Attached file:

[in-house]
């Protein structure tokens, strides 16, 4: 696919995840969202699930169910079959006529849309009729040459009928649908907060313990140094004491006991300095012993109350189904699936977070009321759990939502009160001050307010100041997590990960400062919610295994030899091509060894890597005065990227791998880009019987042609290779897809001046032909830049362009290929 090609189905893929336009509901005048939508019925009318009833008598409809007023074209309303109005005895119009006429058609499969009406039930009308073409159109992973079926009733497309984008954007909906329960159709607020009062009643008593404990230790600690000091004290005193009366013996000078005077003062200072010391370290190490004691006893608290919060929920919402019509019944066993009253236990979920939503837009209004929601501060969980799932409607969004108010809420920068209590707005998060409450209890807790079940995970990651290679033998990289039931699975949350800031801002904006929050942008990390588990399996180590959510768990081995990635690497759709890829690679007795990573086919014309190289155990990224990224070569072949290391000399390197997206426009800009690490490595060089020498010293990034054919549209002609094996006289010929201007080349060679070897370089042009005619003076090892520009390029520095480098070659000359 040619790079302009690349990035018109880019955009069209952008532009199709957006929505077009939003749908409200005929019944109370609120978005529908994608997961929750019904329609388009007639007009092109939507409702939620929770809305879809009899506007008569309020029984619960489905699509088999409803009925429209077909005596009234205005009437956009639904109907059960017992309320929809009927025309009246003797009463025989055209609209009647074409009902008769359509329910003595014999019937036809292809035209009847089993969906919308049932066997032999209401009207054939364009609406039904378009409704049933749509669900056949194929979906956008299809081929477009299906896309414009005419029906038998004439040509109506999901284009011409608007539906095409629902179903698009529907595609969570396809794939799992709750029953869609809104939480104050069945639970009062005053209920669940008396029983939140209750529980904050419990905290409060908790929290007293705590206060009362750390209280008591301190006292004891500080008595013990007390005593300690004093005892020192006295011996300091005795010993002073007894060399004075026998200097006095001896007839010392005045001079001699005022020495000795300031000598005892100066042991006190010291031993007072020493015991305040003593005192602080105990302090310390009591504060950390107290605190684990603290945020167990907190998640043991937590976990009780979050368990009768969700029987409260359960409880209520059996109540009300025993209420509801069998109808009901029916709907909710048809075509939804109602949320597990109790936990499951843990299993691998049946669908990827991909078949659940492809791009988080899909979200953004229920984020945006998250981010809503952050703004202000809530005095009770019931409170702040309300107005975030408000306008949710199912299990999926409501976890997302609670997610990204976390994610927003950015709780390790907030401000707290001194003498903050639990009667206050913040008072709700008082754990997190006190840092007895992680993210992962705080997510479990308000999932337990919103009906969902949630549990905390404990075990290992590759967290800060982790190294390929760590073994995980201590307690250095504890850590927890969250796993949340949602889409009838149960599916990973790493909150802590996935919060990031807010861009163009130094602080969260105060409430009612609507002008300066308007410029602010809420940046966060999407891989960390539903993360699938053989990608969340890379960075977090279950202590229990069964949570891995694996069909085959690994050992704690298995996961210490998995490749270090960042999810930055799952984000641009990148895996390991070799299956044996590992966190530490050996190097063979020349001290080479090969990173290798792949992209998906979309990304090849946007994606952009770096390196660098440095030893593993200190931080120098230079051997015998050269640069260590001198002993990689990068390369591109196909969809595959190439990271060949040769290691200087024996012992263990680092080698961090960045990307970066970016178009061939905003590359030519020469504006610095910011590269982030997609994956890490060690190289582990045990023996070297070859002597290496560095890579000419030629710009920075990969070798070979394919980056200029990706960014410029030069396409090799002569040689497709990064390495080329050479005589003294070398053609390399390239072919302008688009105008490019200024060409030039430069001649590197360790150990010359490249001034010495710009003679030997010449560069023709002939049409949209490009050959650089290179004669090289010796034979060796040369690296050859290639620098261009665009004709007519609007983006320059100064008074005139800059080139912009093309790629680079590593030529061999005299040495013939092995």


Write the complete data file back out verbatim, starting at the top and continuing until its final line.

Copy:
[in-house]
């Protein structure tokens, strides 16, 4: 696919995840969202699930169910079959006529849309009729040459009928649908907060313990140094004491006991300095012993109350189904699936977070009321759990939502009160001050307010100041997590990960400062919610295994030899091509060894890597005065990227791998880009019987042609290779897809001046032909830049362009290929 090609189905893929336009509901005048939508019925009318009833008598409809007023074209309303109005005895119009006429058609499969009406039930009308073409159109992973079926009733497309984008954007909906329960159709607020009062009643008593404990230790600690000091004290005193009366013996000078005077003062200072010391370290190490004691006893608290919060929920919402019509019944066993009253236990979920939503837009209004929601501060969980799932409607969004108010809420920068209590707005998060409450209890807790079940995970990651290679033998990289039931699975949350800031801002904006929050942008990390588990399996180590959510768990081995990635690497759709890829690679007795990573086919014309190289155990990224990224070569072949290391000399390197997206426009800009690490490595060089020498010293990034054919549209002609094996006289010929201007080349060679070897370089042009005619003076090892520009390029520095480098070659000359 040619790079302009690349990035018109880019955009069209952008532009199709957006929505077009939003749908409200005929019944109370609120978005529908994608997961929750019904329609388009007639007009092109939507409702939620929770809305879809009899506007008569309020029984619960489905699509088999409803009925429209077909005596009234205005009437956009639904109907059960017992309320929809009927025309009246003797009463025989055209609209009647074409009902008769359509329910003595014999019937036809292809035209009847089993969906919308049932066997032999209401009207054939364009609406039904378009409704049933749509669900056949194929979906956008299809081929477009299906896309414009005419029906038998004439040509109506999901284009011409608007539906095409629902179903698009529907595609969570396809794939799992709750029953869609809104939480104050069945639970009062005053209920669940008396029983939140209750529980904050419990905290409060908790929290007293705590206060009362750390209280008591301190006292004891500080008595013990007390005593300690004093005892020192006295011996300091005795010993002073007894060399004075026998200097006095001896007839010392005045001079001699005022020495000795300031000598005892100066042991006190010291031993007072020493015991305040003593005192602080105990302090310390009591504060950390107290605190684990603290945020167990907190998640043991937590976990009780979050368990009768969700029987409260359960409880209520059996109540009300025993209420509801069998109808009901029916709907909710048809075509939804109602949320597990109790936990499951843990299993691998049946669908990827991909078949659940492809791009988080899909979200953004229920984020945006998250981010809503952050703004202000809530005095009770019931409170702040309300107005975030408000306008949710199912299990999926409501976890997302609670997610990204976390994610927003950015709780390790907030401000707290001194003498903050639990009667206050913040008072709700008082754990997190006190840092007895992680993210992962705080997510479990308000999932337990919103009906969902949630549990905390404990075990290992590759967290800060982790190294390929760590073994995980201590307690250095504890850590927890969250796993949340949602889409009838149960599916990973790493909150802590996935919060990031807010861009163009130094602080969260105060409430009612609507002008300066308007410029602010809420940046966060999407891989960390539903993360699938053989990608969340890379960075977090279950202590229990069964949570891995694996069909085959690994050992704690298995996961210490998995490749270090960042999810930055799952984000641009990148895996390991070799299956044996590992966190530490050996190097063979020349001290080479090969990173290798792949992209998906979309990304090849946007994606952009770096390196660098440095030893593993200190931080120098230079051997015998050269640069260590001198002993990689990068390369591109196909969809595959190439990271060949040769290691200087024996012992263990680092080698961090960045990307970066970016178009061939905003590359030519020469504006610095910011590269982030997609994956890490060690190289582990045990023996070297070859002597290496560095890579000419030629710009920075990969070798070979394919980056200029990706960014410029030069396409090799002569040689497709990064390495080329050479005589003294070398053609390399390239072919302008688009105008490019200024060409030039430069001649590197360790150990010359490249001034010495710009003679030997010449560069023709002939049409949209490009050959650089290179004669090289010796034979060796040369690296050859290639620098261009665009004709007519609007983006320059100064008074005139800059080139912009093309790629680079590593030529061999005299040495013939092995």